Dungeons and Dragons – Picking Your Spells

Dungeons and Dragons – Picking Your Spells

You’ve now figured out what type of spell caster you want to be, so you have to go through and pick your spells and there are a lot of them to choose from. Good news, I’m here to help talk you through what you might want to consider when picking spells.

In my opinion, the best starting point is to look and determine if your character is a “support” or “attacker” character. Now, It’s possible to be a blend of both, and even if you lean towards being a support character, you should have at least an attack spell option, and if you’re an attacker, you should have some more support style spells for non-combat situations. It’s very tempting to go all in on either side, but there will be times when you need the other spells.

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For example, if you’re a support character and you’re in combat, you’re at the point where most of the party is down but the monster is mainly dead. If you take a good hit from the monster, you’re probably dead as well, and that would end the combat with you all losing the fight. You could get someone else back on their feet with a couple of hit points, but at this point in time, you’re more apt to survive an attack than they would be. Do you just do the support thing and heal someone, watch them get knocked out again, heal them again, and keep that up until you run out of spells? That doesn’t sound like that fun at the table, and it also doesn’t really sound like it’s going to win the combat for your adventuring party. So you can attack, but you didn’t take a good attack spell or any attack spells, so you’re kind of stuck just healing.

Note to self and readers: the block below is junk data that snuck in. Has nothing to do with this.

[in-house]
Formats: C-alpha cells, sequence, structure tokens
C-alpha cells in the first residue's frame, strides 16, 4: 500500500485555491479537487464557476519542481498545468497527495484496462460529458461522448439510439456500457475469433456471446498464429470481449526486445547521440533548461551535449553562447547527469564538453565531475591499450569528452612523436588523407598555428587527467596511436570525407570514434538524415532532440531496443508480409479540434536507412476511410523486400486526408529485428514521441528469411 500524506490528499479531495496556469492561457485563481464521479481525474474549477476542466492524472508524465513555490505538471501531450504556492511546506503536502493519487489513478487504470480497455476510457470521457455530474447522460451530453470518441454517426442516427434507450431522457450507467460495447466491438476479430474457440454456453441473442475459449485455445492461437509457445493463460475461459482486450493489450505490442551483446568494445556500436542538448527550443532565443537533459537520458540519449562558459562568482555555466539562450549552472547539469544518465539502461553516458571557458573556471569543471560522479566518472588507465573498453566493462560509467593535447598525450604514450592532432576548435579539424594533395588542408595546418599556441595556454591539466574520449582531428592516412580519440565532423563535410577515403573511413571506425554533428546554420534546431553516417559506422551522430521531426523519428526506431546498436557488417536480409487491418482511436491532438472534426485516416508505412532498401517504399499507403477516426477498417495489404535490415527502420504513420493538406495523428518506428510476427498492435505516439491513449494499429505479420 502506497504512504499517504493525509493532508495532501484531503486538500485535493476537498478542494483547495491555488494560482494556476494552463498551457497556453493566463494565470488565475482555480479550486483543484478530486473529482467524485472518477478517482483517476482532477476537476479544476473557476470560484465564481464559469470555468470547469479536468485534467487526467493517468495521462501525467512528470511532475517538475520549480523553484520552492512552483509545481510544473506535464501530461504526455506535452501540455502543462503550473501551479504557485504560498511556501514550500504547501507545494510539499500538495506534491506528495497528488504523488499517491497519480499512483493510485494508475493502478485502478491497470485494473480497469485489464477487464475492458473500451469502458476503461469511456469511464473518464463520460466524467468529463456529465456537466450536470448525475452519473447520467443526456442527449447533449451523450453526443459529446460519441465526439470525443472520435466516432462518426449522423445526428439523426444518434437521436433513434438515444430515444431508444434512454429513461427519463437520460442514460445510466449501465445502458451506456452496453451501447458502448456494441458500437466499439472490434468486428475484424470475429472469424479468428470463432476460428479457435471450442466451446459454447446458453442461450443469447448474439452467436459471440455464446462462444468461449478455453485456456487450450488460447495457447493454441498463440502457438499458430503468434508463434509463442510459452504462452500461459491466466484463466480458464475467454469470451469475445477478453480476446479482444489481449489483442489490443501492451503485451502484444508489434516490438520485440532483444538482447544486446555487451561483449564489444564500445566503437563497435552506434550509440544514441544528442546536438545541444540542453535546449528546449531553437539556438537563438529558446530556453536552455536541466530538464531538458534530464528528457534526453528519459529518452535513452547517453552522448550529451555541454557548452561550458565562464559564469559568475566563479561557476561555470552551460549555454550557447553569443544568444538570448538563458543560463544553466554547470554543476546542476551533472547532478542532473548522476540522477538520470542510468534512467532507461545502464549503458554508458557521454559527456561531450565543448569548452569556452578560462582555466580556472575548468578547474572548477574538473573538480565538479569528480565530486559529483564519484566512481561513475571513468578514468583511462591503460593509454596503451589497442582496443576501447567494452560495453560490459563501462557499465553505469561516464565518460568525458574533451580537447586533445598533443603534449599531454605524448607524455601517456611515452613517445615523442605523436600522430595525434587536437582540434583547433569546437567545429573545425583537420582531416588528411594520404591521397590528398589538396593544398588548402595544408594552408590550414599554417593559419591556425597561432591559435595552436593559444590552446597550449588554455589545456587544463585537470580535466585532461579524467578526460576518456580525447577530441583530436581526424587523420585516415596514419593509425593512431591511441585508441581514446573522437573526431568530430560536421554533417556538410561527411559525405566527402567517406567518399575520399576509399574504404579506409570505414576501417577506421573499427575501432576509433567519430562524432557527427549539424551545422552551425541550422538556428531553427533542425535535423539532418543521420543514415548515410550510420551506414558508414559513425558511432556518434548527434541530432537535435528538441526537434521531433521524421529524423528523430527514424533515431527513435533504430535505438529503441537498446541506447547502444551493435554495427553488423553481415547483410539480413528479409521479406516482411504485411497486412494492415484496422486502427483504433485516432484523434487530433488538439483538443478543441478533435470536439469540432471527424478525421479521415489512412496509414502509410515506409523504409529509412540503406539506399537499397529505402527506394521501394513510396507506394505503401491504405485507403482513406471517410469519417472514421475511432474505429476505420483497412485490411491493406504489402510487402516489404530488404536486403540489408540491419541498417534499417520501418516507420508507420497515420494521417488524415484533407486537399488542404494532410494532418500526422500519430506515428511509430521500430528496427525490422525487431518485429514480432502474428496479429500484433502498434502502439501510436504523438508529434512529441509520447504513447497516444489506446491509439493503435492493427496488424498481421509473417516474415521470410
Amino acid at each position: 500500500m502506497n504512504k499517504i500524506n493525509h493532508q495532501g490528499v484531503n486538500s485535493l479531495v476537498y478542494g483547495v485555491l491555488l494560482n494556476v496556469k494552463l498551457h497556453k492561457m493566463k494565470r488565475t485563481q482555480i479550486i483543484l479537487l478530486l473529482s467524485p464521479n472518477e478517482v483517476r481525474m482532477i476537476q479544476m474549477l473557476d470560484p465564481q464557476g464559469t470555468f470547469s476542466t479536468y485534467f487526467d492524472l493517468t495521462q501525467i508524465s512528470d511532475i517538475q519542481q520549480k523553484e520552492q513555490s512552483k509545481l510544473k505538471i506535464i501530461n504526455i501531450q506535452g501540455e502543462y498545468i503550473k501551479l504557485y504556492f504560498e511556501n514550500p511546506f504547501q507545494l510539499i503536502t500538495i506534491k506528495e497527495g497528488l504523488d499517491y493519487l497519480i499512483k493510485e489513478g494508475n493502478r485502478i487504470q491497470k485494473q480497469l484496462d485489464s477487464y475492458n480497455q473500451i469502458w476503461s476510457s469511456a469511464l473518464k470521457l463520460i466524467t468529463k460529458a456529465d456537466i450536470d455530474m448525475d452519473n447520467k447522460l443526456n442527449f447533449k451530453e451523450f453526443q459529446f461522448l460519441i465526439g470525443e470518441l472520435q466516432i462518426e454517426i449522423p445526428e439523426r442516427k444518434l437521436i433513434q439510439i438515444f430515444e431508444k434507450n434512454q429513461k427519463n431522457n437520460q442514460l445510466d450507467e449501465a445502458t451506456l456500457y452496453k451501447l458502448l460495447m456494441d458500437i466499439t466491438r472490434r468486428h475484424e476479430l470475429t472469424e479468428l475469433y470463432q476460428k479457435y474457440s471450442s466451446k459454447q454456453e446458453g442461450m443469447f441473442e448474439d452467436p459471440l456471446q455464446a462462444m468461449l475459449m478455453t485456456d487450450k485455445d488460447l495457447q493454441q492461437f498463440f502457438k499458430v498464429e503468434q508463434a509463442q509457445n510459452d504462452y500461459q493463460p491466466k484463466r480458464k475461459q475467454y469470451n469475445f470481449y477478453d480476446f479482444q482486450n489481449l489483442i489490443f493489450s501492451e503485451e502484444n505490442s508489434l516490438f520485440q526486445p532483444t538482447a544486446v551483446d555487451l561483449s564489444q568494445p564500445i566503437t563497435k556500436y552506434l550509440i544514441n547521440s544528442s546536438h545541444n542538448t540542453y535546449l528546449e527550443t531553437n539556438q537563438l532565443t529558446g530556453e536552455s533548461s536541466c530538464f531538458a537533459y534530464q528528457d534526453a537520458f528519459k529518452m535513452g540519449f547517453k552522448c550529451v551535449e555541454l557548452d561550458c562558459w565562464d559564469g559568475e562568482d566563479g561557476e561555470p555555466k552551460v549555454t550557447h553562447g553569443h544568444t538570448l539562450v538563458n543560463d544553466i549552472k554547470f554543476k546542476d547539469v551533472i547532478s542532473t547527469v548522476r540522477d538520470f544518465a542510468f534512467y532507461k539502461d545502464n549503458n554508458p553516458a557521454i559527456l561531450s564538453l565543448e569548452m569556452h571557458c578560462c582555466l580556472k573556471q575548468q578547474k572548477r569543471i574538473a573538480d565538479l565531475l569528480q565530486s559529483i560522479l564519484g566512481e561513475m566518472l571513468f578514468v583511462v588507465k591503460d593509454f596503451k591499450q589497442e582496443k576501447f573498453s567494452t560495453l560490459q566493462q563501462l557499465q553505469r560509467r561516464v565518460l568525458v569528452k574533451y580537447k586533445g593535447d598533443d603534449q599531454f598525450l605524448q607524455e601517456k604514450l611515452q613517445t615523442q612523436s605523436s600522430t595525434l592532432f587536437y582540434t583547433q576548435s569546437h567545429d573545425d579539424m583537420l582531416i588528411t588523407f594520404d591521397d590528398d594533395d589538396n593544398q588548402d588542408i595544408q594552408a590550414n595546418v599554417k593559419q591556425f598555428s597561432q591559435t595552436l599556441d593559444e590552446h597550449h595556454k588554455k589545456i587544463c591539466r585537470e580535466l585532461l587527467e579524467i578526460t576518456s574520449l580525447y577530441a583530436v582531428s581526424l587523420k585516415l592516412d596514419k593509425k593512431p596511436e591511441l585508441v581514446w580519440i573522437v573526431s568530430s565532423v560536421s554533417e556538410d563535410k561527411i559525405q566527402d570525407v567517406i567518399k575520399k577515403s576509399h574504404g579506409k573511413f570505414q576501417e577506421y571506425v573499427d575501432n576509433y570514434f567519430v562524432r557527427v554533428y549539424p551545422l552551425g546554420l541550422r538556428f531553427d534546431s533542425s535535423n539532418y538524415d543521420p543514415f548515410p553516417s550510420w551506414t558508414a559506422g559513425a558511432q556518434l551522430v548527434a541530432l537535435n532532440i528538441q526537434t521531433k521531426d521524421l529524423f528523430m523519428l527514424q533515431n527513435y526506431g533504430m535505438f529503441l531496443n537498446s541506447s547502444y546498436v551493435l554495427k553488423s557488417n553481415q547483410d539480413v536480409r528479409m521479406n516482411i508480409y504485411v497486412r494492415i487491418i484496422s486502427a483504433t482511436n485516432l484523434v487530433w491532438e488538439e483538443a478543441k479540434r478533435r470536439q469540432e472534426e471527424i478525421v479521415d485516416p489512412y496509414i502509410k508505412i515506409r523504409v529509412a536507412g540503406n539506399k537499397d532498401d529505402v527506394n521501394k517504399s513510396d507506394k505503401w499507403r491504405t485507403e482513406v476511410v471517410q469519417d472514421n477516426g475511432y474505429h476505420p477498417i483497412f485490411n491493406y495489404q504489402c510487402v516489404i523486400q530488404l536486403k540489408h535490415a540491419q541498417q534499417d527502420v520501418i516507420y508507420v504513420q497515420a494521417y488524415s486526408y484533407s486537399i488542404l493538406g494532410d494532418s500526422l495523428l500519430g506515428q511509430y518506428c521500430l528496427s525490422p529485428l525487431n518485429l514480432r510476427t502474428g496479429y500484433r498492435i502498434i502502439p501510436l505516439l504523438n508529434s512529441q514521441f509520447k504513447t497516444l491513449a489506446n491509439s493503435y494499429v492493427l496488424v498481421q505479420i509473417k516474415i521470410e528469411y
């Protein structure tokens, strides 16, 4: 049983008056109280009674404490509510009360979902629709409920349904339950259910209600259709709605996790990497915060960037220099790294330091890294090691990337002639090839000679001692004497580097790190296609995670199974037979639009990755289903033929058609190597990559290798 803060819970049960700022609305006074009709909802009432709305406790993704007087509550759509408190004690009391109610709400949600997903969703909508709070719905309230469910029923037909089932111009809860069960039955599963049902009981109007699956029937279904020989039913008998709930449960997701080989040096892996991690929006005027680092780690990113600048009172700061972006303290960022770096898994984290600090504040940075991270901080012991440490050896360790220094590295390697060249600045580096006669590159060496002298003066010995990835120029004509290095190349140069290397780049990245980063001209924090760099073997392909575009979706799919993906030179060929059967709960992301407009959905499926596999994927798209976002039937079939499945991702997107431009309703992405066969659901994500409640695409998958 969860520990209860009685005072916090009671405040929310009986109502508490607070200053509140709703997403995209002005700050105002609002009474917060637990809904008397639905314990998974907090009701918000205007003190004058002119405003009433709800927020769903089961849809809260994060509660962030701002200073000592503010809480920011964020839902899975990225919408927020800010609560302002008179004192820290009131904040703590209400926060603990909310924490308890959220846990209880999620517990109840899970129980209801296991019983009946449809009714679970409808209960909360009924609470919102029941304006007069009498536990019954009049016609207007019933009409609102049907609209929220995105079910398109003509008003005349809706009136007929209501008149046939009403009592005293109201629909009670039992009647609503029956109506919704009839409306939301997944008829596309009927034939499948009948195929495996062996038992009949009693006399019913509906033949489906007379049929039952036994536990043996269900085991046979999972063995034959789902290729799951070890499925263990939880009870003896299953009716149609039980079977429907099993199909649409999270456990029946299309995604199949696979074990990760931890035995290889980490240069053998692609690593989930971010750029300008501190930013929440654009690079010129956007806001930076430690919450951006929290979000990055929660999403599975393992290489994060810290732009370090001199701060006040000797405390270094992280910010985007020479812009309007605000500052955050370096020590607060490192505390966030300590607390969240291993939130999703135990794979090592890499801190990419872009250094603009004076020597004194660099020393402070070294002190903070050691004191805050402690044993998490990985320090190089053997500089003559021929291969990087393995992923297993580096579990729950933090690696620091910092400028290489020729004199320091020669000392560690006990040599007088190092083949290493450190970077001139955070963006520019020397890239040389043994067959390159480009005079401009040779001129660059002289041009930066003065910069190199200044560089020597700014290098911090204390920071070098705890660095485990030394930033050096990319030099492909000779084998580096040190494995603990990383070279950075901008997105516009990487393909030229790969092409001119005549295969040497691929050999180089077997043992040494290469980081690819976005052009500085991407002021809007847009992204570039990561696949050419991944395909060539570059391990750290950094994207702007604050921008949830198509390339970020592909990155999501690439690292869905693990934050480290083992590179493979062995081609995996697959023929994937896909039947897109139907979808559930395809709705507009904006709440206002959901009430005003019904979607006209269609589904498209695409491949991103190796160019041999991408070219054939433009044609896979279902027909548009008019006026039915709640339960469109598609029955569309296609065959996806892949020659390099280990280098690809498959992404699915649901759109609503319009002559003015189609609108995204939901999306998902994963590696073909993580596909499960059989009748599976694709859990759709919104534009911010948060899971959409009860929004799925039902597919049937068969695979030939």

The big thing that’s happening in the scenario is that you’re creating a prolonged and possibly stalemated battle for a chunk of time. And while attacking might not be what your character would normally do, a good attack would potentially end that stalemate. But it’s going to cause people to have more fun at the table because it isn’t a cycle of revive, monster knocks out, revive, monster knocks out, and so on and so forth. Adding in attack spell doesn’t stop you from being mainly support, but it can keep the game moving and keep it more interesting. The same goes for the flip side, maybe you’re a fire wizard and you’re up against a dragon that is resistant to fire damage. First, your DM’s a bit of a jerk if it happens all the time, but now you’re out of combat, so what do you do? You can attack, but it won’t do as much, but if you had a support spell or two, you’d be able to still interact with the combat. Or, maybe you want to be the best in combat, why not have your signature attack spell(s) but then also have the ability to support yourself so that you can truly be the best in combat and not have to rely on others for that aid.

This is all good to think about when picking your spells, but not actually picking spells. Let’s go with a Wizard as an example like I did in a previous article on magic. Our Wizard is fairly smart, 16 intelligence, so we get start with 4 spells known and 3 cantrips at first level. We have 2 first level spell slots as well, and I want to be an attacking focused Wizard. I believe in calling down the powers of the elements to smite my enemies and I might like fire a bit too much.